• How often are you working enough so inspiration can find you?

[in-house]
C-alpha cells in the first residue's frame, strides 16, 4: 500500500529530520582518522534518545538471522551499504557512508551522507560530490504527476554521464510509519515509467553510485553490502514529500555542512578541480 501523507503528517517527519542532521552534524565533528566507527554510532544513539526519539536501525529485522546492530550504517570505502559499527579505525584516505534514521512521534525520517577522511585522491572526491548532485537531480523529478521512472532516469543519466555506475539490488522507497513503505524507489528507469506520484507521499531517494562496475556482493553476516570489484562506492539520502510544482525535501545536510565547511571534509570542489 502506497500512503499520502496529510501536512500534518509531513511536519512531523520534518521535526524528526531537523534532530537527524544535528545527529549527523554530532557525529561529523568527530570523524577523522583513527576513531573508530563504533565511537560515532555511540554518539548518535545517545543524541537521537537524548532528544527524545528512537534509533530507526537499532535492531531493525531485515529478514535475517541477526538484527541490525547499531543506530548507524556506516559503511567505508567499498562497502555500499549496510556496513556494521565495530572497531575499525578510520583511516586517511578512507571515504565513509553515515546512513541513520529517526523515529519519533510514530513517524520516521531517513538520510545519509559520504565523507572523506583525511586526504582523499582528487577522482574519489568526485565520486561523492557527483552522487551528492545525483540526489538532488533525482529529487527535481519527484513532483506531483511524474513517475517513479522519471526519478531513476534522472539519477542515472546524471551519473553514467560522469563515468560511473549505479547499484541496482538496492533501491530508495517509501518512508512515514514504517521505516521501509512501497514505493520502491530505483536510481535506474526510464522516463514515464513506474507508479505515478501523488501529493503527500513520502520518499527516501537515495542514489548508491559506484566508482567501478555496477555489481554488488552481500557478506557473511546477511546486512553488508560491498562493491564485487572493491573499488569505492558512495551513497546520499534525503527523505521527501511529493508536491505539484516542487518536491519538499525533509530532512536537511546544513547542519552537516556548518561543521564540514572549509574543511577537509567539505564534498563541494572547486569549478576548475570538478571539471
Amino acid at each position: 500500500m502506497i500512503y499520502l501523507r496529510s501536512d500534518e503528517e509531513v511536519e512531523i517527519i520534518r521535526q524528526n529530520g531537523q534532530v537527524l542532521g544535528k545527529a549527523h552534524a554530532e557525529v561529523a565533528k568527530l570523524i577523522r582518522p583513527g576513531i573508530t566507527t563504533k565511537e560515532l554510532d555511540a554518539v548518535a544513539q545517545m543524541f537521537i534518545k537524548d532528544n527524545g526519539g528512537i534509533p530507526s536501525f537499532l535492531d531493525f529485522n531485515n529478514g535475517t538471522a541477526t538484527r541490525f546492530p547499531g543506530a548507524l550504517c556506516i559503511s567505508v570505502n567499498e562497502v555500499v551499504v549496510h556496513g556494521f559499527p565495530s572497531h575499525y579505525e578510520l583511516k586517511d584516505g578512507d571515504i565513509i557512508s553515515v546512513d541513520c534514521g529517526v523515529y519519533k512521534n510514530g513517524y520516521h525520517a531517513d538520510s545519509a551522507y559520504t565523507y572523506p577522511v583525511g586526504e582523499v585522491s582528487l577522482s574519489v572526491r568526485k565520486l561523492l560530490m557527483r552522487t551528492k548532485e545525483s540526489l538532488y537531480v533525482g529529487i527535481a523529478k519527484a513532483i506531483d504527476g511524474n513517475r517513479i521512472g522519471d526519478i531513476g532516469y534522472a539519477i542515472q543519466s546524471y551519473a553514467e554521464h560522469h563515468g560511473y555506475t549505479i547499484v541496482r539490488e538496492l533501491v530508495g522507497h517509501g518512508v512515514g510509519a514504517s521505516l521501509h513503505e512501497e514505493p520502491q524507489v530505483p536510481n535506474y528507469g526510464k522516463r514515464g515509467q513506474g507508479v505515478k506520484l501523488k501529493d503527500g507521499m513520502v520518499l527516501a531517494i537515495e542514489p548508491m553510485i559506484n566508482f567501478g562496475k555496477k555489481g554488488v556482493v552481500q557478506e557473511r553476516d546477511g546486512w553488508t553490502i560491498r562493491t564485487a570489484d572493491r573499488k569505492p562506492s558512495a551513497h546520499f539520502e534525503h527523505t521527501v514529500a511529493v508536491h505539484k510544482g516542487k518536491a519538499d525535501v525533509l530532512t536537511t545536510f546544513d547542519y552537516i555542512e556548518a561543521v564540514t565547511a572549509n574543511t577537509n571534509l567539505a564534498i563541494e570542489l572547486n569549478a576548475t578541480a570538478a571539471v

Today is August 4 and the Navigate the Chaos question to consider is “how often are you working enough so inspiration can find you?” Painter Chuck Close memorably scoffed “Inspiration is for amateurs — the rest of us just show up and get to work.” Even though a catastrophic spinal artery collapse in 1988 left him severely paralyzed, he has continued to paint. Despite his injury he shows up and gets to work so inspiration can find him. In her advice to aspiring writers, novelist Isabelle Allende echoed “Show up, show up, show up and after a while the muse shows up, too.” Allende should know all about showing up as she writes on a computer, working Monday through Saturday, 9:00 A.M. to 7:00 P.M. in the hopes that inspiration finds her. Legendary composer Pyotr Ilyich Tchaikovsky put it similarly in an 1878 letter to his benefactress: “A self-respecting artist must not fold his hands on the pretext that he is not in the mood.” Despite his many popular successes, Tchaikovsky's life was punctuated by personal crises and depression. Contributory factors included his early separation from his mother for boarding school followed by his mother's early death; the death of his close friend and colleague Nikolai Rubinstein; and the collapse of the one enduring relationship of his adult life, his 13-year association with the wealthy widow Nadezhda von Meck, who was his patron even though they never actually met each other. Amidst one personal crisis after another he continued working so inspiration would find him. Pablo Picasso, one of the greatest and most influential artists of the 20th century, noted “inspiration exists but it has to find you working.” Hungarian photographer Brassaï engaged in a 30-year-long interview series with Picasso and published his collection in Conversations with Picasso. In one of those conversations Brassaï asked whether the painter’s ideas come to him “by chance or by design.” Picasso’s response illustrated his wisdom on cracking creative block: “I don’t have a clue. Ideas are simply starting points. I can rarely set them down as they come to my mind. As soon as I start to work, others well up in my pen. To know what you’re going to draw, you have to begin drawing… When I find myself facing a blank page, that’s always going through my head. What I capture in spite of myself interests me more than my own ideas.” There are several critical issues here for those traveling their path and navigating the chaos. First, one of the greatest artists in the last century had no specific process for creating art. Second, once Picasso began to work ideas then started to come to him. And third, what he discovered as he began drawing was of greater interest than his own ideas. The key is to start so inspiration knows to find you working. Amidst personal crisis, health concerns, and external events out of your control, how often do you find your working so inspiration can find you? Have a bias towards action. And remain open to the process of discovery along the way. It is also important to note that his lack of a specific approach allowed him to change his style throughout his life and experiment with different theories, techniques, and ideas. Translating your dreams into reality relies more upon your ability to adapt, change, and evolve more than it does following a script, blueprint, or recipe for success. Give yourself permission to experiment and change as you travel your path of navigating the chaos. Another way of considering today’s reflection is to recall the words of 20th century American artist Jasper Johns who explained his process of creating art by stating: “It's simple, you just take something and do something to it, and then do something else to it. Keep doing this, and pretty soon you've got something.” Born in 1930 in Augusta, Georgia, Johns grew up in rural South Carolina. The paintings of his deceased grandmother, hung in his grandfather's house where he lived until the age of nine, provided his only exposure to art in his childhood. Johns began drawing at a very young age, with a vague intention of wanting to become an artist. After high school, Johns spent three semesters at the University of South Carolina. Urged by his teachers to study in New York, he moved north and spent one semester at the Parsons School of Design in 1948. However, Parsons was not the ideal fit for Johns, and he left the school, rendering him eligible for the draft. In 1951, he was drafted into the army and spent two years in service during the Korean War at Fort Jackson, South Carolina, and in Sendai, Japan. After his discharge from the U.S. Army in May 1953, Johns headed to New York. As curator Carolyn Lanchner relays in her 2009 book Jasper Johns, it was time, according to the painter, “to stop becoming and to be an artist.” He destroyed all his previous pieces and held down jobs in the city to fund his progress, shifting as a night clerk at Marboro, a bookstore near Carnegie Hall. Teaming up with fellow artist Robert Rauschenberg, he also designed department store window displays for Tiffany & Co. In 1954, he was hit by one of the most famous inspiration dreams in art history, Flag (1954–55). Over the next six decades he would make extraordinary contributions as an American painter, sculptor and printmaker associated with Abstract expressionism, Neo-Dada, and Pop art. For his achievements, President Obama awarded Johns the Presidential Medal of Freedom in February 2011. · Are you waiting around doing nothing and hoping inspiration strikes you like a bolt of lightning? · How often do you just show up and get to work? · Can you start working and then capture the new ideas as they flow out of you? · How often do you find yourself waiting to start until you have all of the answers? · Can you do something, then do something to that, and then do something to that?